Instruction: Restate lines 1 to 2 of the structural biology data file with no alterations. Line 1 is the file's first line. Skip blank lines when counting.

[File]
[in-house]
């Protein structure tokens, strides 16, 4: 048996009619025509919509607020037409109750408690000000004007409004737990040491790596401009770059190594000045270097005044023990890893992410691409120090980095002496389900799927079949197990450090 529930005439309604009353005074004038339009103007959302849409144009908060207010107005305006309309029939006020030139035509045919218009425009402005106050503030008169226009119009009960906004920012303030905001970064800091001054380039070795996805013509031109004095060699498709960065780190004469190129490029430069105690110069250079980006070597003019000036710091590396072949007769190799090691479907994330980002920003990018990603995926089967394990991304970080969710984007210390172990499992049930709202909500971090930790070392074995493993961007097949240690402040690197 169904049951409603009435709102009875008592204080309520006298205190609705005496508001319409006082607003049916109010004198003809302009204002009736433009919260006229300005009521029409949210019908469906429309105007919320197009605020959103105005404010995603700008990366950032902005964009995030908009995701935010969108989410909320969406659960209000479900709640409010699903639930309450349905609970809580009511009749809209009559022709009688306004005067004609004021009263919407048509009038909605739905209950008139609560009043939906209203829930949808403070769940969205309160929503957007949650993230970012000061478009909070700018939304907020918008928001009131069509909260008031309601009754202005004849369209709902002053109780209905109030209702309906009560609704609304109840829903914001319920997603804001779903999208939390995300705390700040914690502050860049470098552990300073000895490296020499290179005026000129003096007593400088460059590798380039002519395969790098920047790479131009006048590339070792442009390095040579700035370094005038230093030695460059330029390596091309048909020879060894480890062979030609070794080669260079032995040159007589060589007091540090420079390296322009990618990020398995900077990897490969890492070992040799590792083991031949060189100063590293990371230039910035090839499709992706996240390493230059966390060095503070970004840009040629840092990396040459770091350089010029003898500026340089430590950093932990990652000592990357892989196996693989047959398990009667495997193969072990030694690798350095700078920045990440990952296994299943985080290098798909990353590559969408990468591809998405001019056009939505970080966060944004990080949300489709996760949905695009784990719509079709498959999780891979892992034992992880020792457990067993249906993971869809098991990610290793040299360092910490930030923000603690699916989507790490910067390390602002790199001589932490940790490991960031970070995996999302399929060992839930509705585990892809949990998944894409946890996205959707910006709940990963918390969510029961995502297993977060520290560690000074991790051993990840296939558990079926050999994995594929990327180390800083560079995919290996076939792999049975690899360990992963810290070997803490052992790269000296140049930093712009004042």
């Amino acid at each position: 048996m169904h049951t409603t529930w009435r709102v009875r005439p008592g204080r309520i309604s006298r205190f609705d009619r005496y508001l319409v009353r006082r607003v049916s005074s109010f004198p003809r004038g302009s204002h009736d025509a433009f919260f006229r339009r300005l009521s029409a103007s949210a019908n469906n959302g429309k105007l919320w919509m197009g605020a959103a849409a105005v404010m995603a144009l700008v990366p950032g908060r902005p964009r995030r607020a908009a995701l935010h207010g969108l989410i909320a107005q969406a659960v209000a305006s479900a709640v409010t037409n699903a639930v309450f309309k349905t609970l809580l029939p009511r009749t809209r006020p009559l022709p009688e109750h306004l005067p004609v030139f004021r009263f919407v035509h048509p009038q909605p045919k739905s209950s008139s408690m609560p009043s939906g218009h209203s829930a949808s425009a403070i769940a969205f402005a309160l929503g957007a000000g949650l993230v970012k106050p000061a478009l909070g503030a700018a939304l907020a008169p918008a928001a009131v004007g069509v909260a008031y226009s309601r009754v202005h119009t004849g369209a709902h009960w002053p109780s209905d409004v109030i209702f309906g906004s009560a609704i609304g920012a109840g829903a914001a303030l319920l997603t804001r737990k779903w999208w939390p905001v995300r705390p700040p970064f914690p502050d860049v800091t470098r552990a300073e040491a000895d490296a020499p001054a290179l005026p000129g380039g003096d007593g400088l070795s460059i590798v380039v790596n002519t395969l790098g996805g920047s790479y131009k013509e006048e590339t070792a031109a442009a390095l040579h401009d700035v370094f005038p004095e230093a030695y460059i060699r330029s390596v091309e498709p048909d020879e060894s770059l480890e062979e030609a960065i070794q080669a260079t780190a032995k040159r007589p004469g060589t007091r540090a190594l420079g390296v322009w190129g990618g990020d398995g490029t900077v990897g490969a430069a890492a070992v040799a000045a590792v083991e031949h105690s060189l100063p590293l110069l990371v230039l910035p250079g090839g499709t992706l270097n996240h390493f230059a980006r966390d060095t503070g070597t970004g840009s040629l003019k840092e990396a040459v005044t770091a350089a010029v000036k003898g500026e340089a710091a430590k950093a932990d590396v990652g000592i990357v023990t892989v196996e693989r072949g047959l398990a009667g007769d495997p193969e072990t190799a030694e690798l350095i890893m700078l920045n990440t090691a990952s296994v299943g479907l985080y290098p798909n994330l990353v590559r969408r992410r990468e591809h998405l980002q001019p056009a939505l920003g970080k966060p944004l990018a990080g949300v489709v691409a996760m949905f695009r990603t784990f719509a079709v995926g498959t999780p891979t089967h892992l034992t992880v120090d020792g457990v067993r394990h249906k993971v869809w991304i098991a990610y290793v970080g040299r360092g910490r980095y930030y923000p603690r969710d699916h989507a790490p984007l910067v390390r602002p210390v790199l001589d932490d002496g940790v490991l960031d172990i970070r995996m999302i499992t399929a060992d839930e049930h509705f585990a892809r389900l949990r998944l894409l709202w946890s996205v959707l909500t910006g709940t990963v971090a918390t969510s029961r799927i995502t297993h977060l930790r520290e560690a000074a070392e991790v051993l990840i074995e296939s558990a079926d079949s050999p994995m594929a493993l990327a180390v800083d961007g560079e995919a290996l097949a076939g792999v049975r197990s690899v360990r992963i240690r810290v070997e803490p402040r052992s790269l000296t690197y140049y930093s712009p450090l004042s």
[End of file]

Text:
[in-house]
């Protein structure tokens, strides 16, 4: 048996009619025509919509607020037409109750408690000000004007409004737990040491790596401009770059190594000045270097005044023990890893992410691409120090980095002496389900799927079949197990450090 529930005439309604009353005074004038339009103007959302849409144009908060207010107005305006309309029939006020030139035509045919218009425009402005106050503030008169226009119009009960906004920012303030905001970064800091001054380039070795996805013509031109004095060699498709960065780190004469190129490029430069105690110069250079980006070597003019000036710091590396072949007769190799090691479907994330980002920003990018990603995926089967394990991304970080969710984007210390172990499992049930709202909500971090930790070392074995493993961007097949240690402040690197 169904049951409603009435709102009875008592204080309520006298205190609705005496508001319409006082607003049916109010004198003809302009204002009736433009919260006229300005009521029409949210019908469906429309105007919320197009605020959103105005404010995603700008990366950032902005964009995030908009995701935010969108989410909320969406659960209000479900709640409010699903639930309450349905609970809580009511009749809209009559022709009688306004005067004609004021009263919407048509009038909605739905209950008139609560009043939906209203829930949808403070769940969205309160929503957007949650993230970012000061478009909070700018939304907020918008928001009131069509909260008031309601009754202005004849369209709902002053109780209905109030209702309906009560609704609304109840829903914001319920997603804001779903999208939390995300705390700040914690502050860049470098552990300073000895490296020499290179005026000129003096007593400088460059590798380039002519395969790098920047790479131009006048590339070792442009390095040579700035370094005038230093030695460059330029390596091309048909020879060894480890062979030609070794080669260079032995040159007589060589007091540090420079390296322009990618990020398995900077990897490969890492070992040799590792083991031949060189100063590293990371230039910035090839499709992706996240390493230059966390060095503070970004840009040629840092990396040459770091350089010029003898500026340089430590950093932990990652000592990357892989196996693989047959398990009667495997193969072990030694690798350095700078920045990440990952296994299943985080290098798909990353590559969408990468591809998405001019056009939505970080966060944004990080949300489709996760949905695009784990719509079709498959999780891979892992034992992880020792457990067993249906993971869809098991990610290793040299360092910490930030923000603690699916989507790490910067390390602002790199001589932490940790490991960031970070995996999302399929060992839930509705585990892809949990998944894409946890996205959707910006709940990963918390969510029961995502297993977060520290560690000074991790051993990840296939558990079926050999994995594929990327180390800083560079995919290996076939792999049975690899360990992963810290070997803490052992790269000296140049930093712009004042």